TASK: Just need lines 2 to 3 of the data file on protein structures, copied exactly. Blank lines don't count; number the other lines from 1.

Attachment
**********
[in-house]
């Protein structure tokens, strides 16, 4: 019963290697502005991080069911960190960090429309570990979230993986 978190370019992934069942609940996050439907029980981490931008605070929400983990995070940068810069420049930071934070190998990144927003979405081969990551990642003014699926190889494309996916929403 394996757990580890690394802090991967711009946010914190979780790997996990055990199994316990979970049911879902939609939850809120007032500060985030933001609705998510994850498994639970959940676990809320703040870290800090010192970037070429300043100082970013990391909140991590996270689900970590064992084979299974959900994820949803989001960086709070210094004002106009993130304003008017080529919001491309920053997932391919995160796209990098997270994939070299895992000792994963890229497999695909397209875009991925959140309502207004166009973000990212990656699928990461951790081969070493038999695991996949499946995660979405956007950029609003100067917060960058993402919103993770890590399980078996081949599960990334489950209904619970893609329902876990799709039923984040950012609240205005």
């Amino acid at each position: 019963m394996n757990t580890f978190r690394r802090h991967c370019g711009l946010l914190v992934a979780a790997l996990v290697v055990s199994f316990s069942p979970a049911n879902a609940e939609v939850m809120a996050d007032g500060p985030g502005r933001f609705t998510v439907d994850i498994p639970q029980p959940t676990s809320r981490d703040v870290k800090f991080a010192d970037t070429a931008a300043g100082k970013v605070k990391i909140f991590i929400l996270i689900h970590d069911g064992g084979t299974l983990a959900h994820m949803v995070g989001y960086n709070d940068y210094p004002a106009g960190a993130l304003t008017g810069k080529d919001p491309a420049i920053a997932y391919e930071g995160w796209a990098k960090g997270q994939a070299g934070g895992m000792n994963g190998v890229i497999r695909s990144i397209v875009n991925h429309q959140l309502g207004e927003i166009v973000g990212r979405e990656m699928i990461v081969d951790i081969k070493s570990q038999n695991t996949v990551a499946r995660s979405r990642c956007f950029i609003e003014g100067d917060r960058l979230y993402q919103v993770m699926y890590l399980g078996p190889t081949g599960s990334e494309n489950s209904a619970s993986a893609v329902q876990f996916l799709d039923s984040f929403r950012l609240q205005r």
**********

């Protein structure tokens, strides 16, 4: 019963290697502005991080069911960190960090429309570990979230993986 978190370019992934069942609940996050439907029980981490931008605070929400983990995070940068810069420049930071934070190998990144927003979405081969990551990642003014699926190889494309996916929403 394996757990580890690394802090991967711009946010914190979780790997996990055990199994316990979970049911879902939609939850809120007032500060985030933001609705998510994850498994639970959940676990809320703040870290800090010192970037070429300043100082970013990391909140991590996270689900970590064992084979299974959900994820949803989001960086709070210094004002106009993130304003008017080529919001491309920053997932391919995160796209990098997270994939070299895992000792994963890229497999695909397209875009991925959140309502207004166009973000990212990656699928990461951790081969070493038999695991996949499946995660979405956007950029609003100067917060960058993402919103993770890590399980078996081949599960990334489950209904619970893609329902876990799709039923984040950012609240205005």
């Amino acid at each position: 019963m394996n757990t580890f978190r690394r802090h991967c370019g711009l946010l914190v992934a979780a790997l996990v290697v055990s199994f316990s069942p979970a049911n879902a609940e939609v939850m809120a996050d007032g500060p985030g502005r933001f609705t998510v439907d994850i498994p639970q029980p959940t676990s809320r981490d703040v870290k800090f991080a010192d970037t070429a931008a300043g100082k970013v605070k990391i909140f991590i929400l996270i689900h970590d069911g064992g084979t299974l983990a959900h994820m949803v995070g989001y960086n709070d940068y210094p004002a106009g960190a993130l304003t008017g810069k080529d919001p491309a420049i920053a997932y391919e930071g995160w796209a990098k960090g997270q994939a070299g934070g895992m000792n994963g190998v890229i497999r695909s990144i397209v875009n991925h429309q959140l309502g207004e927003i166009v973000g990212r979405e990656m699928i990461v081969d951790i081969k070493s570990q038999n695991t996949v990551a499946r995660s979405r990642c956007f950029i609003e003014g100067d917060r960058l979230y993402q919103v993770m699926y890590l399980g078996p190889t081949g599960s990334e494309n489950s209904a619970s993986a893609v329902q876990f996916l799709d039923s984040f929403r950012l609240q205005r």